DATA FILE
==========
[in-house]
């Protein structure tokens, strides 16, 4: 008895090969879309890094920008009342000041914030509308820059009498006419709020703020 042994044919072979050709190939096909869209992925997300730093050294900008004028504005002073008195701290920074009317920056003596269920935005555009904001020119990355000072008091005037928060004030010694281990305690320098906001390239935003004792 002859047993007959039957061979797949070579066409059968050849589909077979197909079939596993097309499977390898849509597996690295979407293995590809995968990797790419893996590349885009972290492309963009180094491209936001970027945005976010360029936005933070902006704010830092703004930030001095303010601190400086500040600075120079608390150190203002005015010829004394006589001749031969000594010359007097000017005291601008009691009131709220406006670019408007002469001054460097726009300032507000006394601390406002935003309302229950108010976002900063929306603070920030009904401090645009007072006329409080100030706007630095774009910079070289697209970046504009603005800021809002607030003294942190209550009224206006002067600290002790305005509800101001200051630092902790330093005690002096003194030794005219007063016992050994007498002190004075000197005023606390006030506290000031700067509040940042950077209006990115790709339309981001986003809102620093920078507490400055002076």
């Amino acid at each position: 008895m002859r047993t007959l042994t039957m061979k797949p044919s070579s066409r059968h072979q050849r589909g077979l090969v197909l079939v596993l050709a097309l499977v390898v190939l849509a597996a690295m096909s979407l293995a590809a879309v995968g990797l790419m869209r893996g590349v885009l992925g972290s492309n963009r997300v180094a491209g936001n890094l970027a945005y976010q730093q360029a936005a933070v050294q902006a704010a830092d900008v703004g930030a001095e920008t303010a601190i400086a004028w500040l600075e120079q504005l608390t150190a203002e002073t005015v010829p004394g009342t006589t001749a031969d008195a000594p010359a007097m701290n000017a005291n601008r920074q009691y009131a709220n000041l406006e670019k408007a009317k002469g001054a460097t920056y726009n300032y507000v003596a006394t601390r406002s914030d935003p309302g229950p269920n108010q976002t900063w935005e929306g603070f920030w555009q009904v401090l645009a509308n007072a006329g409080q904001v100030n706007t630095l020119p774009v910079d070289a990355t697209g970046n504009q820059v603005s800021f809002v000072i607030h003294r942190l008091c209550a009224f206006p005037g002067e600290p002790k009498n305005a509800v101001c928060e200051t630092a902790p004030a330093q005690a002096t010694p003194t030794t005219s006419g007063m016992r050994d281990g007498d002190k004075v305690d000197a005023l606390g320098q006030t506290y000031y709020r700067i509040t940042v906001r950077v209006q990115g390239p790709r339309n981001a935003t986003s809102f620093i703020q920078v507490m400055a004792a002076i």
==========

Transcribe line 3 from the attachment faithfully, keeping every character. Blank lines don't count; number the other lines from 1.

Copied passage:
């Amino acid at each position: 008895m002859r047993t007959l042994t039957m061979k797949p044919s070579s066409r059968h072979q050849r589909g077979l090969v197909l079939v596993l050709a097309l499977v390898v190939l849509a597996a690295m096909s979407l293995a590809a879309v995968g990797l790419m869209r893996g590349v885009l992925g972290s492309n963009r997300v180094a491209g936001n890094l970027a945005y976010q730093q360029a936005a933070v050294q902006a704010a830092d900008v703004g930030a001095e920008t303010a601190i400086a004028w500040l600075e120079q504005l608390t150190a203002e002073t005015v010829p004394g009342t006589t001749a031969d008195a000594p010359a007097m701290n000017a005291n601008r920074q009691y009131a709220n000041l406006e670019k408007a009317k002469g001054a460097t920056y726009n300032y507000v003596a006394t601390r406002s914030d935003p309302g229950p269920n108010q976002t900063w935005e929306g603070f920030w555009q009904v401090l645009a509308n007072a006329g409080q904001v100030n706007t630095l020119p774009v910079d070289a990355t697209g970046n504009q820059v603005s800021f809002v000072i607030h003294r942190l008091c209550a009224f206006p005037g002067e600290p002790k009498n305005a509800v101001c928060e200051t630092a902790p004030a330093q005690a002096t010694p003194t030794t005219s006419g007063m016992r050994d281990g007498d002190k004075v305690d000197a005023l606390g320098q006030t506290y000031y709020r700067i509040t940042v906001r950077v209006q990115g390239p790709r339309n981001a935003t986003s809102f620093i703020q920078v507490m400055a004792a002076i």